“Fall Redfish Bonanza”
By Terry Lacoss
Captain Terry David Lacoss retrieved a live blue crab from his boat’s live well, broke off the hard shell and legs, then barbed a nice chunk of fresh blue crab onto a 6/0 saltwater hook. A chunk of fresh mullet was added to the sturdy hook then cast down to the bottom of a deep Amelia River live bottom. Ironically the fishy drop was located just north of the Fernandina Harbor Marina where local shrimp boats bring in their fresh catches of delicious shrimp.
A hard running falling tide indicated that the redfish bite may be delayed until the deep river currents subsided. And as on cue, 30-minutes later Lisa Mills Lacoss was battling a large river drum. After a back and forth battle where Lisa would gain a few yards of fishing line and the big drum would take it right back, Captain Terry David Lacoss finally slipped his hand right in back of the red’s gill plate and hoisted Lisa’s red drum into the boat. After a few photos, Terry revived the big drum which eventually swam right down to the bottom of the deep river drop.
In between redfish encounters Glenda Crosby and Jace Lacoss fought large sharks which quickly parted their thirty-pound redfish lines.
We had intended to red fish at the tip of the St. Mary’s south jetty rocks, but huge waves soon sent us back to the calm waters of the Amelia River. Without saying the best redfish bite has been taking place at the very end of both the North and South jetty rocks where the charter fishing boat Wahoo II Captained by Allen Mills recently hooked and recently hooked and released some thirty large redfish!
Typical red drum fishing tackle includes a 30-50 pound 6 ½ foot boat road with the fishing reel spooled with-fifty pound braided fishing line. A fish finder is placed on the terminal fishing line where various size tear drop weights can be exchanged depending on the strength of the tide. Just enough weigh to keep the redfish weight right on the bottom is key. The tag end of the terminal line is then attached to a 30-pound black barrel swivel. Finally a four-foot length of fifty-pound fluorocarbon shock leader is attached to the remaining side of the swivel and a 7/0 circle hook is tied to the business end of the shock leader. Key red drum baits include blue crab, live mullet, large fresh shrimp or fresh chunks of cut baits.
Bringing your redfish up to the boat without a long battle is key in releasing your redfish unharmed. A venting tool is key in allowing releasing the air in the air bladder. The venting device should be a hollow needle no longer than 1½ inches with an inside diameter of about 1/8 inch or less, anything much larger and you run the risk of improper healing or infection. Puncture the body wall at the tip of the pectoral fin until you hear the escape of trapped air. The angle should be about 60-75 degrees, which improves the ease of insertion. Do not insert the needle too deep. If resistance is encountered, stop and try in a slightly different location or angle. Leave the needle in place until you are sure that most of the swelling or distension has been relieved. Never puncture the stomach or try to force the stomach back into the body. The fish will accomplish this better than we ever could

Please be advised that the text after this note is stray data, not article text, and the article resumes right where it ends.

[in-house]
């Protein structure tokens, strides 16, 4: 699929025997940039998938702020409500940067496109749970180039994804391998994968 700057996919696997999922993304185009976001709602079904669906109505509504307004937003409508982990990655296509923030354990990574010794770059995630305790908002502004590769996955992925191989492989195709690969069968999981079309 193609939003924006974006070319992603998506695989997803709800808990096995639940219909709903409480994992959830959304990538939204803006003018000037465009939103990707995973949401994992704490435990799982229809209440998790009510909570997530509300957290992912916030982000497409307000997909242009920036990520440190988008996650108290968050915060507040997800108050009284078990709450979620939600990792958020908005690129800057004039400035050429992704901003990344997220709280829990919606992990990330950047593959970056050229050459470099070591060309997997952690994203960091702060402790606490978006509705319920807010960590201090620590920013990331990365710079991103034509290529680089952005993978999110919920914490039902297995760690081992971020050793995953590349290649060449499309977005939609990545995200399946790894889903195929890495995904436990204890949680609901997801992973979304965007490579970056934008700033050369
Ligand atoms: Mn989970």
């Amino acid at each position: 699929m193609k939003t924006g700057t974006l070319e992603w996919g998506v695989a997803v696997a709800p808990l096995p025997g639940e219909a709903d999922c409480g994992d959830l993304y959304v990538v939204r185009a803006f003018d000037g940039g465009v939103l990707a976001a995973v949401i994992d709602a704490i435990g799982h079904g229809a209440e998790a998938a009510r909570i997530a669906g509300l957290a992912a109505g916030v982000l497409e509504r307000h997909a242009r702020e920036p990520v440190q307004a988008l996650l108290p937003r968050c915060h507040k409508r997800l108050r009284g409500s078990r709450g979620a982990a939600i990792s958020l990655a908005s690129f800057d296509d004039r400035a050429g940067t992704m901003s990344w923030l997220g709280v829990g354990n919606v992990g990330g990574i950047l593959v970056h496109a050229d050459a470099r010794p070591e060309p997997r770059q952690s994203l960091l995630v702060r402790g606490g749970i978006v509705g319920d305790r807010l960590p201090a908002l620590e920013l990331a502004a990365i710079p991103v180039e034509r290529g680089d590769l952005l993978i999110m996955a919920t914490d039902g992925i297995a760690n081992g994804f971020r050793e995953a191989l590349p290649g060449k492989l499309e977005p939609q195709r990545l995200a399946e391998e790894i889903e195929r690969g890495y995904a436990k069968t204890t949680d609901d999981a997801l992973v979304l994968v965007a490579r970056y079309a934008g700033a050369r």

Management of red drum in Florida is considered a success story. In the late 1980s red drum was overfished, thus several emergency closures were established to reduce fishing pressure. In 1989, the slot limit of 18-27 inches, the bag limit of one fish per person and a closed season from March-May were put in place. Red drum stocks have rebounded and are currently meeting or exceeding the FWC's management goal of 40% escapement in most parts of Florida. Escapement is the proportion of fish that survive through age four relative to the fish that would have survived if there was no fishery. The current redfish regulations for Northeast Florida allow fishermen to keep two redfish per day measuring at least 17-inches and not more than 27-inches. Measurements are made from the tip of the nose to the tip of the tail. For more redfish regulations please visit www.myfwc.com.
The Jacksonville “Flounder Pounder” fishing tournament will be held on Saturday, October 21st from Beach Marine. Prizes will be awarded for the largest flounder, aggregate weight and Jr. Angler. For more information please visit www.flounderpounderjax.com.
The Amelia Island Guides Association (AIGA) and Amelia Island Marina will co-host the 3rd Annual Redfish Spot Fishing Tournament on September 21, 2017 to benefit the Folds of Honor Foundation. Folds of Honor, a 501(c)(3) non-profit organization, is committed to the families of the armed services who have been wounded or killed while serving our great nation and to ensure no military family is left behind or forgotten. Since its inception in 2007, Folds of Honor has awarded more than 12,000 scholarships to children of fallen or disabled military men and women in all 50 states. You may make a donation to the Folds of Honor Foundation directly on their web site at www.foldsofhonor.org. The tournament is open to all anglers fishing from powered boats, sail boats, kayak, canoe, the shore, bridges, piers, etc., with 100% of the entry fees paid out in prize money. The Captains Meeting will be held on Friday, September21, 2017.